Earlier this month, the internet celebrated its 25th birthday. Just think of how much of our world this thing has changed in that quarter of a century!
Back at the outset, there were six domain names in existence. The first .com domain was registered in 1985.
Anyone could register a domain name for free. Those days are long gone, but in most cases you can still get a domain name for a relatively inexpensive price.
These days, there is an ever increasing number of top level domains (TLDs) available. A TLD is your .com, .org, .net – that sort of thing. It’s the last few letters after the last dot in the domain. You may have heard that big organizations with lots of money can now register their own TLDs: .amazon, .nyc, and so on. There’s even been a little bit of a dust-up over the new .sucks TLD – critics complain that brands will have to buy the .sucks domain for their brand to prevent hate sites from springing up! (amazon.sucks, google.sucks, etc)
Which brings us to our lesson for today: picking the right TLD for your organization. Here are some of the most common options, as well as the psychology that goes into them.
The oldest, most venerable and most widely used TLD. .com stands for commerce.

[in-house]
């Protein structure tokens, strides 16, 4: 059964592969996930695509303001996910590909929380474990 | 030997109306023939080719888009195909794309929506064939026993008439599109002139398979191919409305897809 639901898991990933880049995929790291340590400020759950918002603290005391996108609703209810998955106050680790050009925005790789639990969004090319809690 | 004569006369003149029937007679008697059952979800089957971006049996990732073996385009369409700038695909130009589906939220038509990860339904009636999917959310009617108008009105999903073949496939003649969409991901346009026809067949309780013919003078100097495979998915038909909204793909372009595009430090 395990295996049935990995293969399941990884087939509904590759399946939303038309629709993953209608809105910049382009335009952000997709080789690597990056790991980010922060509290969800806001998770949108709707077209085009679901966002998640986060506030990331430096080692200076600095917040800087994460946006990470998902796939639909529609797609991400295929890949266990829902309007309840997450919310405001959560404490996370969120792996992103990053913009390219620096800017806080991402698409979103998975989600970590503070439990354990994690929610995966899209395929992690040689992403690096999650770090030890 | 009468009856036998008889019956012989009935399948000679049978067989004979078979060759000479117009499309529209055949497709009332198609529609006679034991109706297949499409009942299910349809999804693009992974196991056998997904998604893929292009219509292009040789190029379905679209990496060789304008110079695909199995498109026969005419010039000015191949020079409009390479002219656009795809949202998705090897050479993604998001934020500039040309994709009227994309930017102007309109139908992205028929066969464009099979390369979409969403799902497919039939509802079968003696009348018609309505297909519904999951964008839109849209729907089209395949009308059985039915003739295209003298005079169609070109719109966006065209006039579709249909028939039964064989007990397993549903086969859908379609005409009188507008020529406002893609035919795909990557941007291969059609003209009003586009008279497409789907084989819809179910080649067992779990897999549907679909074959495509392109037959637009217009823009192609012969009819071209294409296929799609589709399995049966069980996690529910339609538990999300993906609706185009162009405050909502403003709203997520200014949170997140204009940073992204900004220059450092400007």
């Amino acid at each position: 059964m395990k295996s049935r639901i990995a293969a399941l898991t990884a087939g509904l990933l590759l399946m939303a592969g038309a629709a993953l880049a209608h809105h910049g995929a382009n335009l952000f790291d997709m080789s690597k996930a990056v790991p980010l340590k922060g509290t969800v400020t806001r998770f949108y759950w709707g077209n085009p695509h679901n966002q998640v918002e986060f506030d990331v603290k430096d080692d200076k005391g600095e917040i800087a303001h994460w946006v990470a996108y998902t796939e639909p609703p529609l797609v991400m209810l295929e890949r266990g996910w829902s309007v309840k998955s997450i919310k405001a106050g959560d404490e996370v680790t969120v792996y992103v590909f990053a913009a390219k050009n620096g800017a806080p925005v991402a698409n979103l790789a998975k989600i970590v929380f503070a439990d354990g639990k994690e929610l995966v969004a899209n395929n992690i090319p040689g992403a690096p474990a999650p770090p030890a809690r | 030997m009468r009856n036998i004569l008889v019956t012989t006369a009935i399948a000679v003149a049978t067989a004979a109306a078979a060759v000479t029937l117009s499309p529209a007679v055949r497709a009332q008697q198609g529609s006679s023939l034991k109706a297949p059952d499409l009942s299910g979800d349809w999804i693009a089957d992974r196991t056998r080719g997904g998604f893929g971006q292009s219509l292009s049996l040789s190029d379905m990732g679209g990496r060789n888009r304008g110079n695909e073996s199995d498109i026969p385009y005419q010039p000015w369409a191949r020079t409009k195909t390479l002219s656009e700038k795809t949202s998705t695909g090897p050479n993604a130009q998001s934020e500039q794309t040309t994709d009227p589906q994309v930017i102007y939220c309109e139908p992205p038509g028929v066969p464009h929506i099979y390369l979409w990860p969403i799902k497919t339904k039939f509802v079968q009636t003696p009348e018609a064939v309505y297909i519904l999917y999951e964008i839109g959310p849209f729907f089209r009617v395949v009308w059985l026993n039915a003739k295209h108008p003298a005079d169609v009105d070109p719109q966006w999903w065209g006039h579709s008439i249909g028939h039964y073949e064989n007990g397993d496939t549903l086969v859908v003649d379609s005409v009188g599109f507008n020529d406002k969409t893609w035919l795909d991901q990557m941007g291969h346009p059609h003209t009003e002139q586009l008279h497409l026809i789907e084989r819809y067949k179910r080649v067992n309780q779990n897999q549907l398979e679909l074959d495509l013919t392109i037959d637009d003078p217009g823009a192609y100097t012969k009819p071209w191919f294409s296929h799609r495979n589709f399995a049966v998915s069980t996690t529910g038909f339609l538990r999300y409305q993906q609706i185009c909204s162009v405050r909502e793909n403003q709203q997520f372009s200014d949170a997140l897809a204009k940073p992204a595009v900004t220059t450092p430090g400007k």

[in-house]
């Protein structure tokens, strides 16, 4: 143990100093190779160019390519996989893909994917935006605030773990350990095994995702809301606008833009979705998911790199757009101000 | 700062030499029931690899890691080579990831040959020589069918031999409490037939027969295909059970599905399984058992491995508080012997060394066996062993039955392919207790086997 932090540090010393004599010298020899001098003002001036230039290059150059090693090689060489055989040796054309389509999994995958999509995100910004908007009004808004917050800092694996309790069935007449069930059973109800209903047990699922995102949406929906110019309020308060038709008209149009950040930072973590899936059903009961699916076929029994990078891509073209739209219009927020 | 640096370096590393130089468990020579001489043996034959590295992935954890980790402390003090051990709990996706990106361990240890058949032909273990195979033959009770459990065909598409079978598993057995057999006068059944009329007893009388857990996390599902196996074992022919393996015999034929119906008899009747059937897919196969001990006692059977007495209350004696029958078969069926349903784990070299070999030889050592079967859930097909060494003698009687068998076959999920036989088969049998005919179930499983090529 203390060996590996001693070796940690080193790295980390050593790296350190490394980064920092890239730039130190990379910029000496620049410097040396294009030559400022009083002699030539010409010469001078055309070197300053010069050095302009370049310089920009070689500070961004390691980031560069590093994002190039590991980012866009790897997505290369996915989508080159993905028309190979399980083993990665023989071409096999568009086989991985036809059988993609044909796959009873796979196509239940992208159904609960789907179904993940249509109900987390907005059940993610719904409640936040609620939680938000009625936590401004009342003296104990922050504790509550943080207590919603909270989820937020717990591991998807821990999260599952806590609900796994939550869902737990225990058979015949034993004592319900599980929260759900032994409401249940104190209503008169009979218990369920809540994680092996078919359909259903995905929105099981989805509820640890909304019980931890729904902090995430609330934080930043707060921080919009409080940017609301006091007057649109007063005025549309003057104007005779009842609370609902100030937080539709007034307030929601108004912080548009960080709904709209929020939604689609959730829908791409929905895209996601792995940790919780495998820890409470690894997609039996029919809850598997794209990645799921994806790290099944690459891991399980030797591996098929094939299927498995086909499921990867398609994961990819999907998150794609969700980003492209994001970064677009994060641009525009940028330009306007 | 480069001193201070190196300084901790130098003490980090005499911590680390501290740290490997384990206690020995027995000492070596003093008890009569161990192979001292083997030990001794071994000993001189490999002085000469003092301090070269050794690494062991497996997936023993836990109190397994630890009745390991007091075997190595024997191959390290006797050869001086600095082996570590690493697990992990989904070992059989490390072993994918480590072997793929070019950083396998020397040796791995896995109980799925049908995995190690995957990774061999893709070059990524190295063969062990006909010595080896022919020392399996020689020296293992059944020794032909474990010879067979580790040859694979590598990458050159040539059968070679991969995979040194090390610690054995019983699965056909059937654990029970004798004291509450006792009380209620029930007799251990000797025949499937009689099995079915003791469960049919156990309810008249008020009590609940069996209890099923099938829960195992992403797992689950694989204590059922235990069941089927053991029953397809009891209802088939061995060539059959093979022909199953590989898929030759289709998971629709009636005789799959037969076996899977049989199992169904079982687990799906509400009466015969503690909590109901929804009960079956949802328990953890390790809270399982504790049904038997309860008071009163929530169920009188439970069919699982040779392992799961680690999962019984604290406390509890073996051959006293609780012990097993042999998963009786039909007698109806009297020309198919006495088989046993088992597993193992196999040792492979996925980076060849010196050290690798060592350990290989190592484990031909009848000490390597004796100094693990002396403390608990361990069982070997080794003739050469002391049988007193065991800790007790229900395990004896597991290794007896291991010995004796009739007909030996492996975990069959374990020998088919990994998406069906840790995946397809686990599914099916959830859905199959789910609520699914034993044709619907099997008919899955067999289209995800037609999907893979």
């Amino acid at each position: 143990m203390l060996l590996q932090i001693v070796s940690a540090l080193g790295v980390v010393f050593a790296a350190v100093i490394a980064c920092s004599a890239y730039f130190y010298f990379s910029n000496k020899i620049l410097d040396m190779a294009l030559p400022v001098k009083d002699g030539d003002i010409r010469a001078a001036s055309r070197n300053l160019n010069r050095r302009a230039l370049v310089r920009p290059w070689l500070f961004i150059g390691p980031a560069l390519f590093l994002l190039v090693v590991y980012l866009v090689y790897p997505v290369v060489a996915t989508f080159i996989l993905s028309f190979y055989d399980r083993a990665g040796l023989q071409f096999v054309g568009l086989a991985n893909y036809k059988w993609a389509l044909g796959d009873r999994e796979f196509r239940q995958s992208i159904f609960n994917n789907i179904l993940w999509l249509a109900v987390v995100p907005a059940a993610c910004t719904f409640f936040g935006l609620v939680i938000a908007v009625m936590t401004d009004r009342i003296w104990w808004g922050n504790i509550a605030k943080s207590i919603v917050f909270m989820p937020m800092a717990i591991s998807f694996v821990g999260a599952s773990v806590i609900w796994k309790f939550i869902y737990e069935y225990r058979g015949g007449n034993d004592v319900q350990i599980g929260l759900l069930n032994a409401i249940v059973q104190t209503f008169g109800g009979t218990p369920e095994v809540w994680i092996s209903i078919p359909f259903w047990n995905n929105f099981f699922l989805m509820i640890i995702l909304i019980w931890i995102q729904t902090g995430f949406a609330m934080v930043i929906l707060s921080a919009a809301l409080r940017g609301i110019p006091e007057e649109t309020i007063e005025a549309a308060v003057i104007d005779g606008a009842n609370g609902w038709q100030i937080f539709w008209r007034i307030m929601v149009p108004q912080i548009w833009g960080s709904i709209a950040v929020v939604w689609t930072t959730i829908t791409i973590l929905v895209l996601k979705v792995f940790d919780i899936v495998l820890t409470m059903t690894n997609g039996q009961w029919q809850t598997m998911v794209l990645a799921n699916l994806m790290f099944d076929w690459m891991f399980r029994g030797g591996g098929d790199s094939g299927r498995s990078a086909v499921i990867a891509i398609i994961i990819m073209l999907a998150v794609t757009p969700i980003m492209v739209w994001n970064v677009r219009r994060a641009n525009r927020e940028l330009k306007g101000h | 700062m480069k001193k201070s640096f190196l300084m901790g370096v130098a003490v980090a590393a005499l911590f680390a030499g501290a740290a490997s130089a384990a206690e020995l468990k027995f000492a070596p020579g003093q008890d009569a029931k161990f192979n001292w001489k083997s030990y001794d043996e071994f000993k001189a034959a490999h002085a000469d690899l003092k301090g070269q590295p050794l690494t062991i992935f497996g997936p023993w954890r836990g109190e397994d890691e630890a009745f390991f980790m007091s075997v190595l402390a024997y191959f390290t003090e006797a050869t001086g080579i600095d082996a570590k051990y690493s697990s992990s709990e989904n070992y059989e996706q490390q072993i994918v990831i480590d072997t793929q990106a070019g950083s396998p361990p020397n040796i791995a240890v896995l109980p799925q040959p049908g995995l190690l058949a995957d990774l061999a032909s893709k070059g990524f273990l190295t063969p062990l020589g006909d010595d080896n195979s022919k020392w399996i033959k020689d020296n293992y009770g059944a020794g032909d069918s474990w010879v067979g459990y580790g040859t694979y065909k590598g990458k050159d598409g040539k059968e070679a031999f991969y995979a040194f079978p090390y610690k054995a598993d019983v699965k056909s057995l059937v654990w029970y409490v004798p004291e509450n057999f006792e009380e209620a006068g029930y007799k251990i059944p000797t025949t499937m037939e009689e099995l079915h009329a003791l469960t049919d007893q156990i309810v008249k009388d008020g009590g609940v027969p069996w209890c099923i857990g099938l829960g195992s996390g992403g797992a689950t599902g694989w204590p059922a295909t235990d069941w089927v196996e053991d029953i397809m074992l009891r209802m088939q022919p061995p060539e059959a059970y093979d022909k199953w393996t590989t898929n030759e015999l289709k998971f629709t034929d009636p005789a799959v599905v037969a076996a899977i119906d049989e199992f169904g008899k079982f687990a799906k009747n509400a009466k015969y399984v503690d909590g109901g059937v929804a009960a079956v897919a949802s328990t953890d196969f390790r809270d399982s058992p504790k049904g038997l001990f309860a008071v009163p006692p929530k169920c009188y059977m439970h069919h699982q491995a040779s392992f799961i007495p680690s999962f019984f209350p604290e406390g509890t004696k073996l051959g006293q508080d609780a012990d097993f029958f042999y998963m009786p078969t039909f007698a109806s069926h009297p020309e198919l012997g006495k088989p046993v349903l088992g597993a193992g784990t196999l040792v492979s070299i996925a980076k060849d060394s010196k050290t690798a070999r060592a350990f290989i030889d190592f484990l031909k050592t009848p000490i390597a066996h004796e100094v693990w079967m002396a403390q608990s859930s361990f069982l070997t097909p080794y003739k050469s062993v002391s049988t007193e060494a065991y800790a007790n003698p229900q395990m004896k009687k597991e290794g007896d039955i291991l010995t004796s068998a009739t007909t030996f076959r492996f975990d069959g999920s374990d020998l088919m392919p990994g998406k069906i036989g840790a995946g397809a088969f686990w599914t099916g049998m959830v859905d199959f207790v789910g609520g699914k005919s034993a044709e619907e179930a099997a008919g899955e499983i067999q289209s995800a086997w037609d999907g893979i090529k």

Close to .com, this TLD is picking up in popularity as the .com addresses get bought up.
Generally used by non-profit organizations.
Connotes a solid grasp of the internet. Your .net companies tend to be technology oriented.
This is a less popular choice than .com for businesses, but it’s gaining traction.
Generally this is used for sites that are specifically built for mobile. A few years back you would often see addresses like cnn.mobi, which were built to be viewed on things like Blackberries.
A .info is generally expected to mainly provide information (as opposed to e-commerce or any other advanced functionality).
This is for personal sites, hobby blogs, and so on.
There are also the .gov and .edu domains, which are not available to the general public. Only registered governmental agencies can have a .gov TLD, and only accredited educational institutions can have a .edu domain.
In combination with last week’s post, you should by now have a good sense of how to pick the right domain name for your company. Go forth and register!